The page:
We’ve all been there. Sat in the sun, about to devour a barbecued burger or sausage, when out of nowhere, a big ol’ fly floats past and decides to sit on your food of choice.
A lasagne left in the kitchen, an old kebab, a block of cheese left out lazily after making a sandwich, flies have no boundaries and will land and fondle with just about anything.
But what do you do when you see a hovering inch of infection lingering on something you had just planned on eating? (I won’t lie, I tend to flick it away and simply try and avoid eating where it landed).
However it’s safe to say it’s definitely a terrible, terrible idea – a new study has revealed flies carry much more disease than previously thought, according to Nanyang Technological University Press.
A team of researchers from Pennsylvania State University, Singapore’s Nanyang Technological University, and the Federal University of Rio de Janeiro, have unearthed the fact flies’ legs are rife with countless different species of bacteria picked up from faeces and/or carcasses.
Professor Donald Bryant, of Penn State, said:
[The study] will really make you think twice about eating that potato salad that’s been sitting out at your next picnic.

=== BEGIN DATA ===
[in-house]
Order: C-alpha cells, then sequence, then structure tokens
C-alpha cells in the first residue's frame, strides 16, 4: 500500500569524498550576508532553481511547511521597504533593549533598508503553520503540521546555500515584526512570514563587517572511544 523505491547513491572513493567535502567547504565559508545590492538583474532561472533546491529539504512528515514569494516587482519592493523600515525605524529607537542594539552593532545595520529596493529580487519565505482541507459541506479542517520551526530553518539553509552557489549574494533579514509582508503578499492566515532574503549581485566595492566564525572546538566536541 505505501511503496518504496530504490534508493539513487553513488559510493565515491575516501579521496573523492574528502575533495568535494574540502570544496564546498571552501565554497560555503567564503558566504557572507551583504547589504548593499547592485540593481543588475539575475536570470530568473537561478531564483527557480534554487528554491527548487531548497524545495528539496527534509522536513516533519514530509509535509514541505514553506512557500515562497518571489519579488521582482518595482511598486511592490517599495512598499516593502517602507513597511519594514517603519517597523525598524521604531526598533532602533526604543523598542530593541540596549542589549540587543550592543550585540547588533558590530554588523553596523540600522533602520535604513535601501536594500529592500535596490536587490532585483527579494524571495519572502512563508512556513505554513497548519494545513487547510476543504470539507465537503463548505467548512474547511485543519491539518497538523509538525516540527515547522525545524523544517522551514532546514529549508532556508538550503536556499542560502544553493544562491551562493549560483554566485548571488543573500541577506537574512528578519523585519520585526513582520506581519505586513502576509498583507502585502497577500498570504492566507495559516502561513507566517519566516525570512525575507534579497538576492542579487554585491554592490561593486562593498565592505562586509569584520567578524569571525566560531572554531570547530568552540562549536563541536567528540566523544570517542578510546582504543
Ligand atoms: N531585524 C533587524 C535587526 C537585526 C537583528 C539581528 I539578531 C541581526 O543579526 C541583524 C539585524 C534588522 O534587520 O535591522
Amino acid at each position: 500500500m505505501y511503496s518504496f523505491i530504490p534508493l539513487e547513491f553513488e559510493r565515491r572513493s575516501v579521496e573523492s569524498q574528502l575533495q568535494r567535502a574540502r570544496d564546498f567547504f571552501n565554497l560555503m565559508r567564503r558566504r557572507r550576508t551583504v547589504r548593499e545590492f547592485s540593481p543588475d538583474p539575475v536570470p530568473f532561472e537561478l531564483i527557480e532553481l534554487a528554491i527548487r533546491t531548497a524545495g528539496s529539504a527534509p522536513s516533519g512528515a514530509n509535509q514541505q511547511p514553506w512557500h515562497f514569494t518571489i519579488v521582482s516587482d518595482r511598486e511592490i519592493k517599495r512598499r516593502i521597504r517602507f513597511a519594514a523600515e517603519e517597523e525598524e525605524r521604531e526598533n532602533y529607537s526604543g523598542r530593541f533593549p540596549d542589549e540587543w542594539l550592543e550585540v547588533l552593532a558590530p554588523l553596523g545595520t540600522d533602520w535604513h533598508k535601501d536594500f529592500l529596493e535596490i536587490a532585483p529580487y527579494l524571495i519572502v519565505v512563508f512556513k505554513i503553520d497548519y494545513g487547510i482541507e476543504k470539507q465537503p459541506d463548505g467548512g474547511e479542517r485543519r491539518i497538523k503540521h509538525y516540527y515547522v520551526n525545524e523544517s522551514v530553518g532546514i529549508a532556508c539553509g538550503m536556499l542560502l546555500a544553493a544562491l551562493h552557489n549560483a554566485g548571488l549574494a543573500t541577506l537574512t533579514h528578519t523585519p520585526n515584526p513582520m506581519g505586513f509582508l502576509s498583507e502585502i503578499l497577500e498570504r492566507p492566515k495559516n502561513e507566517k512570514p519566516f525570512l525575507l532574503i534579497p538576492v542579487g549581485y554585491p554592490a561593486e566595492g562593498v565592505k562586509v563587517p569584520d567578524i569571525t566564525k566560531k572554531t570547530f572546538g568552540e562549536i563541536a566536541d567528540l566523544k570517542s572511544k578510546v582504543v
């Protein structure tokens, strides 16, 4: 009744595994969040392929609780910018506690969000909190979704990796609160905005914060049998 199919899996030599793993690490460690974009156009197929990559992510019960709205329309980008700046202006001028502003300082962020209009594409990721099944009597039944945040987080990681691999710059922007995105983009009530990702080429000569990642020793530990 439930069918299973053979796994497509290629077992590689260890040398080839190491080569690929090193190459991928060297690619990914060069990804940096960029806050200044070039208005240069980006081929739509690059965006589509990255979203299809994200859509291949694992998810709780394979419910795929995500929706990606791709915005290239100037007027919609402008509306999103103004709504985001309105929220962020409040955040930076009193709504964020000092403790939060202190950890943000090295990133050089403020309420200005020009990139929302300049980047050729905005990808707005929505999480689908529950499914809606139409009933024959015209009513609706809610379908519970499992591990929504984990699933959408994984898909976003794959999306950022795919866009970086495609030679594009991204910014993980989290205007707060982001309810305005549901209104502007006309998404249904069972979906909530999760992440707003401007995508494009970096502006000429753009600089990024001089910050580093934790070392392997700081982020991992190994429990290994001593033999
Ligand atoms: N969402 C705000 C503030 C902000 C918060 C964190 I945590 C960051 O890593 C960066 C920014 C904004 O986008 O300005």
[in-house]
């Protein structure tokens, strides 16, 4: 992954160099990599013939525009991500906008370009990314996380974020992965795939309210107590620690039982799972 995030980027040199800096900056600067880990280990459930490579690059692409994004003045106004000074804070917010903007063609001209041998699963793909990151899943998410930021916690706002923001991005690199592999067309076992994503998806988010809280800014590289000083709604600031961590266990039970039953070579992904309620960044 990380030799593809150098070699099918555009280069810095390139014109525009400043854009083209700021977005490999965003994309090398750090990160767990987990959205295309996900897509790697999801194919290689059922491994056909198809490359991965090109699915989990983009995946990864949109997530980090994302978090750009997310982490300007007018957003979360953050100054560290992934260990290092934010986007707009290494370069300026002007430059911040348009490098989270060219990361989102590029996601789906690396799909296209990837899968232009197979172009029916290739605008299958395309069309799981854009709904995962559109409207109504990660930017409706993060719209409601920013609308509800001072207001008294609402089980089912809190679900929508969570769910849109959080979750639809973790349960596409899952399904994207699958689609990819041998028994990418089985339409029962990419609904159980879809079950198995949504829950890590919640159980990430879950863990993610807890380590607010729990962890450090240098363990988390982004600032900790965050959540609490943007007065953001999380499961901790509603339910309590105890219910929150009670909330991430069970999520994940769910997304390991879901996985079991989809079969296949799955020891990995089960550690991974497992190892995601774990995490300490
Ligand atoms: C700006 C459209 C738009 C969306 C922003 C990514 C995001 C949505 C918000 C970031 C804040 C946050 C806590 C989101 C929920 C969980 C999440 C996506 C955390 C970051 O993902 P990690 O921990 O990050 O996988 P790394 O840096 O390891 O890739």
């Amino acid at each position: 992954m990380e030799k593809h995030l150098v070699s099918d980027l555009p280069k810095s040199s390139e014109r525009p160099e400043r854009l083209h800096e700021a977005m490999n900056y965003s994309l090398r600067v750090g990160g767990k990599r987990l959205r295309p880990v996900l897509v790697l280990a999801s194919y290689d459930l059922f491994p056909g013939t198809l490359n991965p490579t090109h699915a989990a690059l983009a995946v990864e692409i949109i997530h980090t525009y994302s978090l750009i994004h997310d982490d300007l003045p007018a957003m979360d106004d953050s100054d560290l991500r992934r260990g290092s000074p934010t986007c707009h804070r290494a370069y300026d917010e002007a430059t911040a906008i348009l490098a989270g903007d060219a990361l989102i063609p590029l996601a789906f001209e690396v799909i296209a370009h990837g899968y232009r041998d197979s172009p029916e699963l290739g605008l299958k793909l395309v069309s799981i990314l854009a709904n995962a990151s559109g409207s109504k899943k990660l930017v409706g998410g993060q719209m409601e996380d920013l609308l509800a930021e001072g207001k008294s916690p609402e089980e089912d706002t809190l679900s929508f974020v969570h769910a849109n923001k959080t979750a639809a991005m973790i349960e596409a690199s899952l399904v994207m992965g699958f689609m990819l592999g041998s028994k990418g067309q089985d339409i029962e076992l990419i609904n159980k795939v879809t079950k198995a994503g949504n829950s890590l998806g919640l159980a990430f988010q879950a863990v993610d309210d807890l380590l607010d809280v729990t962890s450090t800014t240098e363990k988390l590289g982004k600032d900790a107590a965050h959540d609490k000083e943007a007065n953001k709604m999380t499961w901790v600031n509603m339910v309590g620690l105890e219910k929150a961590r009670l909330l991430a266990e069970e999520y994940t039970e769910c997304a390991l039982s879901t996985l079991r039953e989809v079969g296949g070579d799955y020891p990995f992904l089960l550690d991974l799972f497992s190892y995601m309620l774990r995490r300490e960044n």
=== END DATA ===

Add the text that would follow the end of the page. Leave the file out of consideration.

We believe this may show a mechanism for pathogen transmission that has been overlooked by public health officials, and flies may contribute to the rapid transmission of pathogens in outbreak situations.
Apparently the bacteria permanently carried by flies is almost immediately transferred to the surfaces upon which they land spreading the dangerous microbes.
While it’s always been rather nasty eating food after a fly has landed on it, it has never been known as THIS dangerous – with anyone who does so, putting themselves at risk of a pretty grim disease.
Nanyang’s research director Stephan Schuster added:
The legs and wings show the highest microbial diversity in the fly body, suggesting bacteria use the flies as airborne shuttles. It may be that bacteria survive their journey, growing and spreading on a new surface.
The study itself investigated 116 houseflies and blowflies and found some of them can carry hundreds of different types of bacteria, harmful to humans.
Joseph Loftus is a Gold Standard NCTJ journalist with four years experience working for international and regional press.
As well as working for UNILAD and LADbible, Joseph has worked as Liverpool Correspondent for Unsigned & Independent Magazine, as well as stints with the Liverpool Echo and Warrington Guardian.